Last edited by RV3112; 2 years ago
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BeckyGlam
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(Original post by RV3112)
Jack and Brandon's liability under s.4 regarding Sue, depends on whether John's actions are an intervening act.

You will need to consider if John had the requisite mens rea for rape. A handy case to look at is D.P.P. v. Morgan, although the law was different at the time of the case. If John did not have mens rea, then he is an innocent agent and his actions are not an intervening act. Also, as a result of this finding, liability for Jack and Brandon may exist for rape. If you conclude that John did not have a reasonable belief in the consent of Sue, then you need to consider if his actions broke causation. Look at R. v. Pagett and Enviromental Agency v Empress Car.

Next, depending on what the question asks, you could consider whether John's consent is negated by s.76 of the 2003 Act. Note that John needs to be a complainant under this section. Was he deceived as to the "nature and purpose" of the relevant act (Note that this refers to the sexual nature and purpose of the act, but its a point worth arguing your way through anyway). Secondly, did Jack and Brandon induce his consent by impersonating someone known to him (There's no indication Sue and John knew each other prior to the rape).
Thanks for the answer! Just to follow up on that: Can the meaning of the conduct element (''cause another person (B) to engage in an activity?') here be interpreted to include putting a person (B) in a situation where they will become engaged in sexual activity against their will? Meaning that Jack and Brandon did not directly ''cause'' Sue to engage in sex. intercourse, but they put her into a situation where she did not have a choice.

I can see how they could have directly caused John to engage, but would the same apply to Sue?
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RV3112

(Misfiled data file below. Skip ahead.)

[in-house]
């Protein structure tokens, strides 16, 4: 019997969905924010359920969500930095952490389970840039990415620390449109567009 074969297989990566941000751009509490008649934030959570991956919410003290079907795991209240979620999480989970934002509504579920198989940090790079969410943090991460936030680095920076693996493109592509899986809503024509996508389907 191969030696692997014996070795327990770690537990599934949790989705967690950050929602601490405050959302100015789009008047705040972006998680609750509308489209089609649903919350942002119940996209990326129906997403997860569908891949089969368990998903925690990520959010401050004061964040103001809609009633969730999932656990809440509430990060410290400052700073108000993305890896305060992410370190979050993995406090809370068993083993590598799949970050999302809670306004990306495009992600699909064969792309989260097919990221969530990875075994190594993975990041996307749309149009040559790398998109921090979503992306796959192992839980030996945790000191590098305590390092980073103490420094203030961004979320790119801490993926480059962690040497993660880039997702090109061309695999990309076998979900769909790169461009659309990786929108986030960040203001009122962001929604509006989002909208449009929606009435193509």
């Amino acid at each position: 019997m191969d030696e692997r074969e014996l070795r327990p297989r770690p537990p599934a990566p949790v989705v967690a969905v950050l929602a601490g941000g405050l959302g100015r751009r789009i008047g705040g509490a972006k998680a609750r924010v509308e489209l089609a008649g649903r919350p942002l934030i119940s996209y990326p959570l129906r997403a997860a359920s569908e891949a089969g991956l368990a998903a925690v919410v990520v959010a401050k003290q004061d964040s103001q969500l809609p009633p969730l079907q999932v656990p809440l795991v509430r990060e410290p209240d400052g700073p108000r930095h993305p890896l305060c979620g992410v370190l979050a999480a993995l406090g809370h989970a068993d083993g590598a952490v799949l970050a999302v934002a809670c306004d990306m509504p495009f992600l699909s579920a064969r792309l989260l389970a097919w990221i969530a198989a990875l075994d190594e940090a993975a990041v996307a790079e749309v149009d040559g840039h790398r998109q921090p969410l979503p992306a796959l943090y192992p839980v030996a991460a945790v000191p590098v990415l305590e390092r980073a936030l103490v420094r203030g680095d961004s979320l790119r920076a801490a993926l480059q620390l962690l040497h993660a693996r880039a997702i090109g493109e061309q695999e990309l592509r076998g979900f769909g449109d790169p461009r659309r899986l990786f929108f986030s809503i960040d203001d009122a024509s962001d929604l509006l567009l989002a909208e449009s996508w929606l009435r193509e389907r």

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(Original post by BeckyGlam)
Thanks for the answer! Just to follow up on that: Can the meaning of the conduct element (''cause another person (B) to engage in an activity?' here be interpreted to include putting a person (B) in a situation where they will become engaged in sexual activity against their will? Meaning that Jack and Brandon did not directly ''cause'' Sue to engage in sex. intercourse, but they put her into a situation where she did not have a choice.

I can see how they could have directly caused John to engage, but would the same apply to Sue?
Yes. So, the first step in establishing if causation exists is to apply the "but for" test. Here, you need to look at the conduct of Jack and Brandon. But for their actions, Sue would have not had sex without her consent. So, essentially, if Jack and Brandon never existed, would the incident between John and Sue have occurred? The answer is clearly, no. This is called factual causation.

Factual causation will not necessarily mean that someone is criminally liable, however. If X was to ask his wife Y to leave their flat and buy some milk, and Y is murdered on the way to the supermarket by Z, technically there is a factual causal link between X's conduct and Y's murder, but it would be ridiculous to prosecute X for manslaughter. So the second step is to see if there is legal causation.

For legal causation, we look for a link between the conduct, and moral responsibility for the result offence. Was the consequence simply too remote from the action to impose criminal liability (see e.g. R. v. Finlay, R. v. Dalloway). In the problem question, Jack and Brandon specifically told John that Sue had a rape fantasy, and arranged the date. Consider how remote was the possibility of Sue having sex without her consent as a result of their culpable conduct?